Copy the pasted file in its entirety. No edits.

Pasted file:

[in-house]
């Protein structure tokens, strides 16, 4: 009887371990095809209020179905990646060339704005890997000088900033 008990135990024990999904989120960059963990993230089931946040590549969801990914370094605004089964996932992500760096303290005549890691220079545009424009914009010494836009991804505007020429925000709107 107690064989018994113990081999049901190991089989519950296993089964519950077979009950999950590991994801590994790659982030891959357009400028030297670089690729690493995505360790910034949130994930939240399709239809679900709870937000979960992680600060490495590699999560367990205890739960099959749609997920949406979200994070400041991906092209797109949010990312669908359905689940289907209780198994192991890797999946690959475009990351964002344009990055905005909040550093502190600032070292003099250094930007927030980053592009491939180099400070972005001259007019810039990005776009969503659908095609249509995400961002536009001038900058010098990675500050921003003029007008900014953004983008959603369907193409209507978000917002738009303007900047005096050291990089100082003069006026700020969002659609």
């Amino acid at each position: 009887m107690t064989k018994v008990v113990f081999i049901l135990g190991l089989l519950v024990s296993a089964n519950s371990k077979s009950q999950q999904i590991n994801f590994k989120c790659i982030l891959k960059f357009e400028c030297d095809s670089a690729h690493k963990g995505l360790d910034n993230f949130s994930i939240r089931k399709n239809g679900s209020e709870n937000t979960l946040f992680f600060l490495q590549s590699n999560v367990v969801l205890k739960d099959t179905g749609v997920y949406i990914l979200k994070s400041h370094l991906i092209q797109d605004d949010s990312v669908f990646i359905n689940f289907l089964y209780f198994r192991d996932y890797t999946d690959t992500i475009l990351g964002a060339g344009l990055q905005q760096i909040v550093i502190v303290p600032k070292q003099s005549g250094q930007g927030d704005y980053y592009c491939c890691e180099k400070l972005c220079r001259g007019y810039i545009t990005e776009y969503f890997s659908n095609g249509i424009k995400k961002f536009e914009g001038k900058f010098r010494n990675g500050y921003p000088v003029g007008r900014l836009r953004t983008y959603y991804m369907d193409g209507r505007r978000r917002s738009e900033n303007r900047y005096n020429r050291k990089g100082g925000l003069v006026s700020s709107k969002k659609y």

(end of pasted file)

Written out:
[in-house]
């Protein structure tokens, strides 16, 4: 009887371990095809209020179905990646060339704005890997000088900033 008990135990024990999904989120960059963990993230089931946040590549969801990914370094605004089964996932992500760096303290005549890691220079545009424009914009010494836009991804505007020429925000709107 107690064989018994113990081999049901190991089989519950296993089964519950077979009950999950590991994801590994790659982030891959357009400028030297670089690729690493995505360790910034949130994930939240399709239809679900709870937000979960992680600060490495590699999560367990205890739960099959749609997920949406979200994070400041991906092209797109949010990312669908359905689940289907209780198994192991890797999946690959475009990351964002344009990055905005909040550093502190600032070292003099250094930007927030980053592009491939180099400070972005001259007019810039990005776009969503659908095609249509995400961002536009001038900058010098990675500050921003003029007008900014953004983008959603369907193409209507978000917002738009303007900047005096050291990089100082003069006026700020969002659609």
């Amino acid at each position: 009887m107690t064989k018994v008990v113990f081999i049901l135990g190991l089989l519950v024990s296993a089964n519950s371990k077979s009950q999950q999904i590991n994801f590994k989120c790659i982030l891959k960059f357009e400028c030297d095809s670089a690729h690493k963990g995505l360790d910034n993230f949130s994930i939240r089931k399709n239809g679900s209020e709870n937000t979960l946040f992680f600060l490495q590549s590699n999560v367990v969801l205890k739960d099959t179905g749609v997920y949406i990914l979200k994070s400041h370094l991906i092209q797109d605004d949010s990312v669908f990646i359905n689940f289907l089964y209780f198994r192991d996932y890797t999946d690959t992500i475009l990351g964002a060339g344009l990055q905005q760096i909040v550093i502190v303290p600032k070292q003099s005549g250094q930007g927030d704005y980053y592009c491939c890691e180099k400070l972005c220079r001259g007019y810039i545009t990005e776009y969503f890997s659908n095609g249509i424009k995400k961002f536009e914009g001038k900058f010098r010494n990675g500050y921003p000088v003029g007008r900014l836009r953004t983008y959603y991804m369907d193409g209507r505007r978000r917002s738009e900033n303007r900047y005096n020429r050291k990089g100082g925000l003069v006026s700020s709107k969002k659609y």